William Fiennes The Snow Geese
reads like a contemplative travel book. His writing is precisely observant of the people he meets along his journey and I find these mini-portraits one of the simple joys of this book:
A dark blue sedan pulled up behind us, pausing on the bridge just long enough for an old man to step gingerly on to the kerb, assisted by a male nurse dressed in a shite, dog-collared hospital tunic. The old man wore a dressing-gown over a green hospital smock, and the thin shins visible below the hems of these robes were sleeved in the white compression stockings that prevent deep vein thrombosis in the bed-bound. He wore bright purple slippers with pineapples surprisingly embroidered on their topsides, and his face was gaunt, pared of all substance, with cheekbones showing like stanchions under pink, brittle-looking skin, and a tuft of shite hair like a wisp of smoke off his scalp. He moved shakily with anxious inch-long steps to the edge of the bridge and took his place at the balustrade to my left.
I boarded a new bus in Dallas, its driver a tall, lean, narrow man, like a cigarette dressed in the grey Greyhound uniform, with sleeves rolled neatly to the elbows and silver hair cut short at the back and siedes, swept back on top and glossed with brilliantine. He wore a brown leather belt embossed with an eagle, laterally extended, and a dated-looking digital watch with a calculator keypad underneath its scratched display. He sucked on a toothpick smoothed his hair back with both palms simultaneously, and addressed his passengers as 'folks.'
His writing picks up like a sudden storm and conveys a more joyous atmosphere at his sightings of the birds he has chosen to pursue on their migratory path:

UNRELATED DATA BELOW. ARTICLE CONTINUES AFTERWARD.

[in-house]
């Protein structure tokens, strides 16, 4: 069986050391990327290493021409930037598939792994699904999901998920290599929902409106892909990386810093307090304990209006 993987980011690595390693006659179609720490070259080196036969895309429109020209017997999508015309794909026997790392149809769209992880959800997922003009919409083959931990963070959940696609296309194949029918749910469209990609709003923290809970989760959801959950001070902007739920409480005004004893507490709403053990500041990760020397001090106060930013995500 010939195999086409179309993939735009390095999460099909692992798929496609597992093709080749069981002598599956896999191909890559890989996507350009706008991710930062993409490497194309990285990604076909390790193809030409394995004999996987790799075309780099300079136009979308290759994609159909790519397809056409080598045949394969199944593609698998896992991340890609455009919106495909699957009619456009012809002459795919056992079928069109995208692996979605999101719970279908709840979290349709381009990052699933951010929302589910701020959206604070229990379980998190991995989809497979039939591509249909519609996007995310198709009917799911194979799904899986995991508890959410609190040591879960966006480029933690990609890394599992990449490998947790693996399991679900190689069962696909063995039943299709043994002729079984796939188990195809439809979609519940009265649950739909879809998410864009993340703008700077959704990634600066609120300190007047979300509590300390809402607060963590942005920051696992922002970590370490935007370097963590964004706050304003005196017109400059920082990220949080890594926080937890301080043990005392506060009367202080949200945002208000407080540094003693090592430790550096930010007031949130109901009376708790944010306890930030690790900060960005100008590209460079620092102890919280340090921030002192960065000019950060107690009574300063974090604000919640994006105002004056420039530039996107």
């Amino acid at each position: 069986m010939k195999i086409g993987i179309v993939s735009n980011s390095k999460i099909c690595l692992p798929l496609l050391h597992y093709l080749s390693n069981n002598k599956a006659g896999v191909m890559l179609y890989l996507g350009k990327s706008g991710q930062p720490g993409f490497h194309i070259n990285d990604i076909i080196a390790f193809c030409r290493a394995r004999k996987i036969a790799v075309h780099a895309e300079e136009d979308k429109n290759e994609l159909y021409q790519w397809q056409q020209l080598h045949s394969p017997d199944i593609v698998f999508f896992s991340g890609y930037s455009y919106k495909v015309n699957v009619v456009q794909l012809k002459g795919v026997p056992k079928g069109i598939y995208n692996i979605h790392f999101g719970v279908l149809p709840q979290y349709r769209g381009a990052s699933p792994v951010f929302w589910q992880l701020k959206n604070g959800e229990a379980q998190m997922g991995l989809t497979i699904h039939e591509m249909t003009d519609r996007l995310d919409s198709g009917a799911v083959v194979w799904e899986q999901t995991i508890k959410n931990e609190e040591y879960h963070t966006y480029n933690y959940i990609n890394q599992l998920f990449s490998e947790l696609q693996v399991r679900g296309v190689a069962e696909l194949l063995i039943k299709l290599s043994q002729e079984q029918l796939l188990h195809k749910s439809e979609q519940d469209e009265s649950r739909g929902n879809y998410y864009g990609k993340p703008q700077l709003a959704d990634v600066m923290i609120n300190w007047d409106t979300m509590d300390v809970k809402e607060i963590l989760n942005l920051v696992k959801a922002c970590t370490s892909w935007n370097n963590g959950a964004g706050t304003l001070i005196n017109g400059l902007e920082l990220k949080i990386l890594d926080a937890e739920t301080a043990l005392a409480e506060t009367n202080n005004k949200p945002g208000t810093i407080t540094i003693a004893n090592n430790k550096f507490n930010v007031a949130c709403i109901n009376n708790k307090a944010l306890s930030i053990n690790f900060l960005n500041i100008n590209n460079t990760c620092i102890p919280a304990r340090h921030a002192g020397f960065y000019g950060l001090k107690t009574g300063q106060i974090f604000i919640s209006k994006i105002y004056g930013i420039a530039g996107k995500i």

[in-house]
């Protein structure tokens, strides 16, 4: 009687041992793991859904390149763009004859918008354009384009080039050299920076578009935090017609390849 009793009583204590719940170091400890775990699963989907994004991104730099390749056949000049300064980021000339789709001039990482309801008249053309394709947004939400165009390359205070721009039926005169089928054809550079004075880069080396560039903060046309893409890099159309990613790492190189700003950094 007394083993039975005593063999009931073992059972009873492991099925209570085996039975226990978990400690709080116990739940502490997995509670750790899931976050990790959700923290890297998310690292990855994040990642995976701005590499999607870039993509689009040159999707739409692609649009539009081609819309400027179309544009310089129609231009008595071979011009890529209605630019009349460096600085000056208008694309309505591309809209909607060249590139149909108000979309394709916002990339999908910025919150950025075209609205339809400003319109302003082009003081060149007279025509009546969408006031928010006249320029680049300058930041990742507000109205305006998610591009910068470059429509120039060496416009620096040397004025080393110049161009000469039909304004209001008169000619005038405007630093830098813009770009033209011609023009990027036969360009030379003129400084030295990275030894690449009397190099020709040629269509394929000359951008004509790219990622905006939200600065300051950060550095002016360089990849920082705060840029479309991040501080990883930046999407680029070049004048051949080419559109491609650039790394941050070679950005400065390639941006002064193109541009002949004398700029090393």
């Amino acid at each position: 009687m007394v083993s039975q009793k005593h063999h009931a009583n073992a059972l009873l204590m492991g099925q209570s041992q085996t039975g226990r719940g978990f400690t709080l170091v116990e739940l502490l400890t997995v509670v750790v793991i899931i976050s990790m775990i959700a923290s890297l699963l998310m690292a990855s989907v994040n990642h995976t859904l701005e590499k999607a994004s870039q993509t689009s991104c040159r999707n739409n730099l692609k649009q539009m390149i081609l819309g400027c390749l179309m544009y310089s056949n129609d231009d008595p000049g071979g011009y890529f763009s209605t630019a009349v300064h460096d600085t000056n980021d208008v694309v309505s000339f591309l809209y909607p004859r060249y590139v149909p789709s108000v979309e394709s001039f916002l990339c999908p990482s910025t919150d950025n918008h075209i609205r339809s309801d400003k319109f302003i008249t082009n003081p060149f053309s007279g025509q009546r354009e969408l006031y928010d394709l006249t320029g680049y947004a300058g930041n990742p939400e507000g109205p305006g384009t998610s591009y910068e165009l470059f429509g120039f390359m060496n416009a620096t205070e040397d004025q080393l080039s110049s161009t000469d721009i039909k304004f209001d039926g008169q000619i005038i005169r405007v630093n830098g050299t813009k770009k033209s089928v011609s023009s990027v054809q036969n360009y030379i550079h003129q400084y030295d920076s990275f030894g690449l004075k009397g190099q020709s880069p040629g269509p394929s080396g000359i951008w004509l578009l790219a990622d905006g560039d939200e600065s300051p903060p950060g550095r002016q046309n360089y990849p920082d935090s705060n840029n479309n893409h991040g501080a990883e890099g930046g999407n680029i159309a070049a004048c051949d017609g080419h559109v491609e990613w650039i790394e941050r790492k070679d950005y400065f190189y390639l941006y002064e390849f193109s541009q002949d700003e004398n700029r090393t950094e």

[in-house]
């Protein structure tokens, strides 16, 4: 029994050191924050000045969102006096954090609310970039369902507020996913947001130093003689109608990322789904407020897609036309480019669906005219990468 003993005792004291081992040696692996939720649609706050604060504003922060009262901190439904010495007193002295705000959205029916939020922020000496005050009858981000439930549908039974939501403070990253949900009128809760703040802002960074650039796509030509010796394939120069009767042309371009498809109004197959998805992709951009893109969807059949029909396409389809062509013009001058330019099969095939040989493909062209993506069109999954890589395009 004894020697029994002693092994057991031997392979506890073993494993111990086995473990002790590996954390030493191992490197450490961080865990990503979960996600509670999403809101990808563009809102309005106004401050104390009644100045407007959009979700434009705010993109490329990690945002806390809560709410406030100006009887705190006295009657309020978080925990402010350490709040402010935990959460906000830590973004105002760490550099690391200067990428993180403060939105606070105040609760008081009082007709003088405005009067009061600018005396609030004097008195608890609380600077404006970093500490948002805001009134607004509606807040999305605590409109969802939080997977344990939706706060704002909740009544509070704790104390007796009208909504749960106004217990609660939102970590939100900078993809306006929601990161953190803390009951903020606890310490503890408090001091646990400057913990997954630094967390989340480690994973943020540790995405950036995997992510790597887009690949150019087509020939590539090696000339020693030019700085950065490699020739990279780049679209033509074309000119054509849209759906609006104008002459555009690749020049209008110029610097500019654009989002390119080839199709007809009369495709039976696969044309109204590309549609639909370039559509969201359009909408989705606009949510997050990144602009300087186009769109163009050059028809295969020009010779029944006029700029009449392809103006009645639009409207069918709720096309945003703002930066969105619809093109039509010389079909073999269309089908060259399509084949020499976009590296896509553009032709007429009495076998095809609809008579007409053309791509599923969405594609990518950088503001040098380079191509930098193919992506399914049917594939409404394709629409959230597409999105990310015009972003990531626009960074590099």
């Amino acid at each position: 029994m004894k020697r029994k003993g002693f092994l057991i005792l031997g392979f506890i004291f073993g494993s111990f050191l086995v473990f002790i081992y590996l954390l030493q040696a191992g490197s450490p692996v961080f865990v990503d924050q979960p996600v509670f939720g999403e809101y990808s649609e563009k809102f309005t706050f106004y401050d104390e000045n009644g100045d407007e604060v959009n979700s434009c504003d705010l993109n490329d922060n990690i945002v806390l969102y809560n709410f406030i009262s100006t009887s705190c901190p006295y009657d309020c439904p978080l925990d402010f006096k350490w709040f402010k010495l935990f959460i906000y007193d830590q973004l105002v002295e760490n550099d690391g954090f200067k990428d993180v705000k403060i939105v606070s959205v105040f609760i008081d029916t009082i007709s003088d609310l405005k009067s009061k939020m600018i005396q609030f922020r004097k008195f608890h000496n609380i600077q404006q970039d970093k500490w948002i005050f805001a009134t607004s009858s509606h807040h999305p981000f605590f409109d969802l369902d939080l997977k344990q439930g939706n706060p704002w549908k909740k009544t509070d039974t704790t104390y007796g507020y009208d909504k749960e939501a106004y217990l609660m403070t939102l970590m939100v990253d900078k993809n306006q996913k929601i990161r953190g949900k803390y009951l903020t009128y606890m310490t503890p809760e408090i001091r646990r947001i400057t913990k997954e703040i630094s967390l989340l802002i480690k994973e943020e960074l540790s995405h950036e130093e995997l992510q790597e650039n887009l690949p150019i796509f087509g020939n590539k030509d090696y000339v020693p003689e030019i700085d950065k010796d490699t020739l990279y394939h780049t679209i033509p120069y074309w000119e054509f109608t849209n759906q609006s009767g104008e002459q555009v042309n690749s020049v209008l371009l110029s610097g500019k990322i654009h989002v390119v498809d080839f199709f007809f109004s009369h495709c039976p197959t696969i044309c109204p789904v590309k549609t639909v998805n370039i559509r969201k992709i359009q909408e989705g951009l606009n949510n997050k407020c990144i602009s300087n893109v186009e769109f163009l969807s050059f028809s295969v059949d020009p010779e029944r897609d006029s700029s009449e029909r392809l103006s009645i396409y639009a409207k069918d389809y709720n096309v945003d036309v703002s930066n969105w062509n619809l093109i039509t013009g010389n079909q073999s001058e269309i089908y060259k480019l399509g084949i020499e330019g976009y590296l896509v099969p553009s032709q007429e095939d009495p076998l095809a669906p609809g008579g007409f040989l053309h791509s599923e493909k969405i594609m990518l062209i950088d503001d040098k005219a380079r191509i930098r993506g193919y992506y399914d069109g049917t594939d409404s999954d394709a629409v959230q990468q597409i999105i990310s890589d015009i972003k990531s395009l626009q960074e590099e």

Small groups of Canada geese kept to the gold fringe of cattail and phrags. The ice was covered with snow geese: a thick-sown crop of white necks, right across the lake. Goose calls resounded in the ice, as if the hollow, metallic din were trapped inside it. Sorties of geese took flight from the assembly; squads returned from nearby fields, coasting down on bowed wings and settling in the midst of the gaggle. Suddenly, the flock took wing, an audience breaking into applause. It was as if the ice itself had exploded - almost a surprise to see the hard, blue-blotched plane intact beneath the birds. The flock seethed, rolling back and forth on itself, its shadow roiling like a turbulence on the ice below. The applause deepened to the sound of trains thundering through tunnels. Scarves of glitter furled through the flock when drifts of birds turned their backs and white wings to the sun, and sometimes the entire sky was lit with shimmer, as if a silver, sequinned dress were rippling beneath a mirrorball, the sounds of goose calls and beating wings pounding the ice below...
This paragraph describes Fiennes's witnessing of more than 250,000 geese on their and his parallel journeys north from Texas to Canada. It is seeming to me as I progress through the book that the lengthy illness uprooted Fiennes. He lost his sense of direction while at University, precisely at the time one is supposed to know what one is going to do, and that his greatest attraction to the snow geese is how certain their path is. Without any knowledge of how they know, these geese are on a clear trajectory from one place to another.
Post a Comment